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Aquatic or Water Feature Safety

By Arthur H. Mittelstaedt Jr., EdD, and Mr. Paul Bosch






Drowning accounts for about 3,600 deaths each year, and is the perennial fourth or fifth most common cause of accidental death. While the accident rate for other water features (ponds, water gardens, large fountains, falls, etc.) is low compared to swimming pools, designers can avoid some inherent hazardous of these water features. One factor--depth of the water feature--is critical in preventing drownings. Zero depth fountains are the safest, except for slips and slides that may occur. However, water at any depth can be dangerous depending upon the age, size and height of the user. An adult size person (one report said he was passed out drunk) finds this zero edge and shallow pool in Salt Lake City an inviting but perhaps deadly amenity.


A safe water-shape environment is critical to consumer satisfaction. Paul Bosch certified pond designer specialized in working with pond and water-shape designers, installers and builders has taken this effort on as both an advocate and a consultant. His work with pool designers and contractors generated the realization that with the great interest in ponds, waterfalls, water gardens and other water shapes also comes safety concerns. Pools have been vulnerable because of the increase in drownings and near drownings in above and in-ground pools as well as spas and waterslides. (Ed. note: According to a June 2007 report from The National Safety Council, accidental deaths in the U.S. have risen more than 20 percent over a 10-year period, reaching 113,000 deaths in 2005, per the latest data available. (See chart below.)

There is an obvious need to consider safety in shaping our waterscapes. Though there are no standards for water shapes, that could evolve. The new water play equipment and environment standards of ASTM has prompted the Aquatic Safety Services Group of the Recreation Safety Institute to produce a set of criteria used in pre-water shape design and installation and in postwater shape inspection. Mr. Bosch's experience in arbitration with the Recreation Safety Institute, with pool construction, as a deputy commissioner in a major Long Island town and with a pool contractor with a prominent Long Island company has provided a authoritative base for his business.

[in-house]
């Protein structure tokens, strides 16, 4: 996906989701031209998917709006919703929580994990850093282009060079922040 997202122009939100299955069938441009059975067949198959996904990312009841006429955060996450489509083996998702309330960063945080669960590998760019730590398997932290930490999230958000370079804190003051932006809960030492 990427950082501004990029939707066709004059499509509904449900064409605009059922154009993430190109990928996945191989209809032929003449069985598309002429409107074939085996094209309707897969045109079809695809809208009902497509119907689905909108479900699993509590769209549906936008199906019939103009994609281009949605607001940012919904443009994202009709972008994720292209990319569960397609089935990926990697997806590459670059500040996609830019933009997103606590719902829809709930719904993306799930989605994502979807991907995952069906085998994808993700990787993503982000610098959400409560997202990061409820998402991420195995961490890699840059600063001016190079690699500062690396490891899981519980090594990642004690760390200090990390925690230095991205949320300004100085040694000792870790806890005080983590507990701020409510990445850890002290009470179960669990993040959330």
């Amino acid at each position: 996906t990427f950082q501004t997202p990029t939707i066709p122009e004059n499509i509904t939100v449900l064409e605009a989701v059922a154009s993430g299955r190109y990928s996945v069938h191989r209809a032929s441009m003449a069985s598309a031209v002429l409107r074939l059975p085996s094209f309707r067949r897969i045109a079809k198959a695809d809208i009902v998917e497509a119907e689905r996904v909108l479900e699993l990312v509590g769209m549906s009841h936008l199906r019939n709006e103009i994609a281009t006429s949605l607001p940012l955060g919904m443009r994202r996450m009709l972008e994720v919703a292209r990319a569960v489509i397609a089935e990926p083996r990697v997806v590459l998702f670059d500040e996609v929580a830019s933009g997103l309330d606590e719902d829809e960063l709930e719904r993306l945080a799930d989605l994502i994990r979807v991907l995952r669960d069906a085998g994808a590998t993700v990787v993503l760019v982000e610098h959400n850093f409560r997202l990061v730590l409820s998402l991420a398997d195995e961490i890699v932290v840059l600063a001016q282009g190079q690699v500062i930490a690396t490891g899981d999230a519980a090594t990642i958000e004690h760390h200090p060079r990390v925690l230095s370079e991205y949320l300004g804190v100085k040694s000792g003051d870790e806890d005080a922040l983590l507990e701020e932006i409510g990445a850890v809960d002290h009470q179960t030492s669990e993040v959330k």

Water Feature Hazards (ponds, water gardens, large fountains, sprays or falls)

Water features can be inherently hazardous attractions, particularly to children who cannot swim and do not understand the dangers. Although hundreds of millions of people experience water features, which are increasingly popular throughout the United States, the accident rate for them is low compared to pools, water parks and lakes. Still, the number of accidents at water features can be reduced by eliminating certain prevalent hazards. A review of these hazards can save a life or prevent an injury.

The shape of a water feature can be hazardous, especially if it has sharp rock exposures, hidden alcoves with protrusions or entrapments where visibility is impaired in any way, or circulation of water is limited. Openness is important for safety surveillance.

The depth of the water feature is critical in preventing drownings. Zero depth fountains are the safest, except for slips and slides that may occur on "nonslip" surfaces. However, water at any depth can be dangerous depending upon the age, size and height of the user. Children are attracted to water and can easily fall in any type of water basin.

The slope of the bottom of the water shape basin does not have to be exceedingly steep to achieve the visual affects. A lesser slope is less hazardous, should someone trespass into the water and slip and fall. An accumulation of algae growth, dirt, and other slippery residue can cause recovery problems.